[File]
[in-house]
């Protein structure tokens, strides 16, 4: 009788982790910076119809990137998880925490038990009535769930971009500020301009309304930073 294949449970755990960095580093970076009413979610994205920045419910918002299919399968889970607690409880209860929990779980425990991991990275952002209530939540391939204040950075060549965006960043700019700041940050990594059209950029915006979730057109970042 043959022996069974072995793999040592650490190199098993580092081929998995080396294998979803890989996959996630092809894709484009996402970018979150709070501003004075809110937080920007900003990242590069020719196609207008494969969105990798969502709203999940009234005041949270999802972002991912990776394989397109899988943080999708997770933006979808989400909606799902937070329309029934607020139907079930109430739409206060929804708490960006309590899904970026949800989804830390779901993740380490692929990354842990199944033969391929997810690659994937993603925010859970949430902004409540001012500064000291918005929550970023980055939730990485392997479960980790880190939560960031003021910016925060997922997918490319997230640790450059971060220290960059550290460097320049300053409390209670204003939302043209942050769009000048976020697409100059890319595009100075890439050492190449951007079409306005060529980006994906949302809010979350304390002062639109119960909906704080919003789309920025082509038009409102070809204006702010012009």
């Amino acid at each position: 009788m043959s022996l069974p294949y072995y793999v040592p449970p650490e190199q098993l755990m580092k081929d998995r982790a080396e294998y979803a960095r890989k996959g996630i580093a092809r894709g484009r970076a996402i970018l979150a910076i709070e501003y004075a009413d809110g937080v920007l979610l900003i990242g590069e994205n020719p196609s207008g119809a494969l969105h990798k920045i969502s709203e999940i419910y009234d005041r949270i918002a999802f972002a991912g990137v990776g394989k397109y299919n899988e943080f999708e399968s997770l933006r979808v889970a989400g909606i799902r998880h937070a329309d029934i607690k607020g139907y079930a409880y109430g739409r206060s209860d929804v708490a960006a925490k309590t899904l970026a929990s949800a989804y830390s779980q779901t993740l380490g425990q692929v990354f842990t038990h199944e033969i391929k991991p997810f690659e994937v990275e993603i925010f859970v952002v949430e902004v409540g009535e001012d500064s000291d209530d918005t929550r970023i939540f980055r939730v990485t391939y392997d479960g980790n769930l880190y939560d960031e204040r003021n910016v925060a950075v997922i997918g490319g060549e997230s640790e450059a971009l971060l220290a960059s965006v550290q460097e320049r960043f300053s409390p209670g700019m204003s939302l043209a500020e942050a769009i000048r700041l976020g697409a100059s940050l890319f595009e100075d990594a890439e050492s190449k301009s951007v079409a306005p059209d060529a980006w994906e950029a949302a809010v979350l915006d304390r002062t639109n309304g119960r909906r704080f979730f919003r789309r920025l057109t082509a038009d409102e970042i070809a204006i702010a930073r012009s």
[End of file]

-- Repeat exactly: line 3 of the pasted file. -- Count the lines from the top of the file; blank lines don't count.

């Amino acid at each position: 009788m043959s022996l069974p294949y072995y793999v040592p449970p650490e190199q098993l755990m580092k081929d998995r982790a080396e294998y979803a960095r890989k996959g996630i580093a092809r894709g484009r970076a996402i970018l979150a910076i709070e501003y004075a009413d809110g937080v920007l979610l900003i990242g590069e994205n020719p196609s207008g119809a494969l969105h990798k920045i969502s709203e999940i419910y009234d005041r949270i918002a999802f972002a991912g990137v990776g394989k397109y299919n899988e943080f999708e399968s997770l933006r979808v889970a989400g909606i799902r998880h937070a329309d029934i607690k607020g139907y079930a409880y109430g739409r206060s209860d929804v708490a960006a925490k309590t899904l970026a929990s949800a989804y830390s779980q779901t993740l380490g425990q692929v990354f842990t038990h199944e033969i391929k991991p997810f690659e994937v990275e993603i925010f859970v952002v949430e902004v409540g009535e001012d500064s000291d209530d918005t929550r970023i939540f980055r939730v990485t391939y392997d479960g980790n769930l880190y939560d960031e204040r003021n910016v925060a950075v997922i997918g490319g060549e997230s640790e450059a971009l971060l220290a960059s965006v550290q460097e320049r960043f300053s409390p209670g700019m204003s939302l043209a500020e942050a769009i000048r700041l976020g697409a100059s940050l890319f595009e100075d990594a890439e050492s190449k301009s951007v079409a306005p059209d060529a980006w994906e950029a949302a809010v979350l915006d304390r002062t639109n309304g119960r909906r704080f979730f919003r789309r920025l057109t082509a038009d409102e970042i070809a204006i702010a930073r012009s």